A further consideration is connectivity between sites. Promoting range shifts through assisted gene flow or assisted migration relies on connectivity between reefs and therefore might focus on target locations that confer connectivity to downstream reefs (e.g., across environmental gradients). Alternately, promoting population or reef persistence in vulnerable locations may lead to a focus on isolated locations where natural or anthropogenic barriers impede dispersal. Corals do show variability in their degree of isolation across locations (Baums et al., 2005), where identification of isolated locations relies on genetic data, oceanographic models of larval dispersal, or a combination (Foster et al., 2012). Considered alone, genetic isolation might indicate limits to connectivity, or it might indicate post-settlement barriers to establishment. In the latter case, relocation is either not necessary (if thermal regime historically served as a post-settlement barrier) or will be unlikely to succeed (if other environmental factors serve as the post-settlement barrier). Therefore, a combination of oceanographic-based connectivity and genetic data holds the greatest promise to identify locations with physical barriers to dispersal.
One tool for identifying source and target locations in managed relocation is to use species distribution modeling (SDM) to match historic (source) and future (target) climatic conditions between locations (Kreyling et al., 2011). Either combining SDMs with the analyses of connectivity described above or extending the basic SDM framework to directly incorporate dispersal (reviewed in Elith and Leathwick, 2009) would be necessary to identify relevant locations not already connected by natural dispersal. SDMs have been used to identify suitable climate envelopes for managed relocation under future climate change for trees, plants, and reptiles (Fordham et al., 2012; Gray et al., 2011; Regan et al., 2012). Freeman et al. (2013) used a Maxent global bioclimate modeling approach to show that shallow tropical corals within the Indian Ocean currently experience physiochemical conditions most similar to future worldwide conditions under climate change. These authors suggest that this region might be a good source of corals for future managed relocation efforts based on climate matching.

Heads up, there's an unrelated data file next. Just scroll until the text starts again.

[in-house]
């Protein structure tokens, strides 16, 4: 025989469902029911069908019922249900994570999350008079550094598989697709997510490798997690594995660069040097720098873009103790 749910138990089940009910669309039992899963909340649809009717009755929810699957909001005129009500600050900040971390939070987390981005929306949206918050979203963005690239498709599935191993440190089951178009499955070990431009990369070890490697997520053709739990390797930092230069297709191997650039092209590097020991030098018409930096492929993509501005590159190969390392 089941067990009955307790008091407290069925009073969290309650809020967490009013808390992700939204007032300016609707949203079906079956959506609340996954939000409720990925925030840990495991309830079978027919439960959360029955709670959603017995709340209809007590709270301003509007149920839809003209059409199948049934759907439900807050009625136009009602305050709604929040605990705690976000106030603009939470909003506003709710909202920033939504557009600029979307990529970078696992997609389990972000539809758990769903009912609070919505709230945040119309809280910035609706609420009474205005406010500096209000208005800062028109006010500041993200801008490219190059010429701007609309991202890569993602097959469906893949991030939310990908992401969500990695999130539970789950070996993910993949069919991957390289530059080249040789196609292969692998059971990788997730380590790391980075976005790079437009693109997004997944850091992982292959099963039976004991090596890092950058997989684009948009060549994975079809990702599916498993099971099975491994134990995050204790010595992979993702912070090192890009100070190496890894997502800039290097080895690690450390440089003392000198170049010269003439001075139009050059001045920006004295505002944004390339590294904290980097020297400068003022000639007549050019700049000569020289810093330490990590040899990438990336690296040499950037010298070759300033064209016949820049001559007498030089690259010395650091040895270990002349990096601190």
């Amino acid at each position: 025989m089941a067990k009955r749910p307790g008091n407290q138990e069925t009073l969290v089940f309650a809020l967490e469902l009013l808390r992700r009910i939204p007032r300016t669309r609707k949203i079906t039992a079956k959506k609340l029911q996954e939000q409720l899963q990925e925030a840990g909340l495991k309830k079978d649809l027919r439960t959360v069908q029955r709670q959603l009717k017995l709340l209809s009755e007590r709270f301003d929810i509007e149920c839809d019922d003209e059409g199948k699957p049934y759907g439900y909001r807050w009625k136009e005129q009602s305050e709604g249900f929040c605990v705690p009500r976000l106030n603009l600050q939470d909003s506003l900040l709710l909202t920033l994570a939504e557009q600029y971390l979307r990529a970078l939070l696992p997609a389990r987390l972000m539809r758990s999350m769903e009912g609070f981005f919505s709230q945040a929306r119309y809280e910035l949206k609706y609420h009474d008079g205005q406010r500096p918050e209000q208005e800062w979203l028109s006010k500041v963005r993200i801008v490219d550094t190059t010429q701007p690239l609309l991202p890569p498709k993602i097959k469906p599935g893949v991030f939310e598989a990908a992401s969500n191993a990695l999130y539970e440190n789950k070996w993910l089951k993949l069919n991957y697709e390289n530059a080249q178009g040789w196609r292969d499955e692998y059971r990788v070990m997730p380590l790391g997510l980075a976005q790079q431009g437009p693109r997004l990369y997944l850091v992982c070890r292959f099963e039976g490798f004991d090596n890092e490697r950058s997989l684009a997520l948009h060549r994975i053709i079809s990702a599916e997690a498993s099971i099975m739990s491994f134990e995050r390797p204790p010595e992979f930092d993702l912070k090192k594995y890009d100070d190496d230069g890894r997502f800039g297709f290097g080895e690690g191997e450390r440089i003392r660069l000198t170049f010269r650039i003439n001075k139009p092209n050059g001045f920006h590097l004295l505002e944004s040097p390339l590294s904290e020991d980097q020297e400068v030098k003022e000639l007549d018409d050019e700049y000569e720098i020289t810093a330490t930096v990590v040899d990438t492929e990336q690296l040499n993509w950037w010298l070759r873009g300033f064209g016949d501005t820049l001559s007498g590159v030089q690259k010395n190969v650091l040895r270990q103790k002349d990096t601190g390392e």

Much like source populations from marginal habitats, identification of recipient locations might capitalize on corals of opportunity. Specifically, new restoration projects taking place at highly degraded sites, which are increasing in the Caribbean (Young et al., 2012), might present unique opportunities to engage in all types of managed relocation by focusing on sources from either more stress-tolerant populations or with a diversity of stress tolerances or stress histories (Broadhurst et al., 2008; Rice and Emery, 2003; Sgrò et al., 2011). Implementing relocation through existing restoration projects can reduce costs and the risks to existing degraded recipient communities described below. However, success would likely be lower than if relocation targeted less degraded sites and could require reduction or elimination of stressors that originally led to coral reef degradation. If the goal were to choose locations with the highest likelihood of relocation success, coral restoration practitioners identify herbivore populations, substrate availability (e.g., low cover of coral competitors such as algae and sponges), and coral cover (as an indicator of habitat quality and to diffuse corallivory) as key factors for selecting target restoration sites (although few studies document the effect of these factors on restoration success) (Ladd et al., 2018).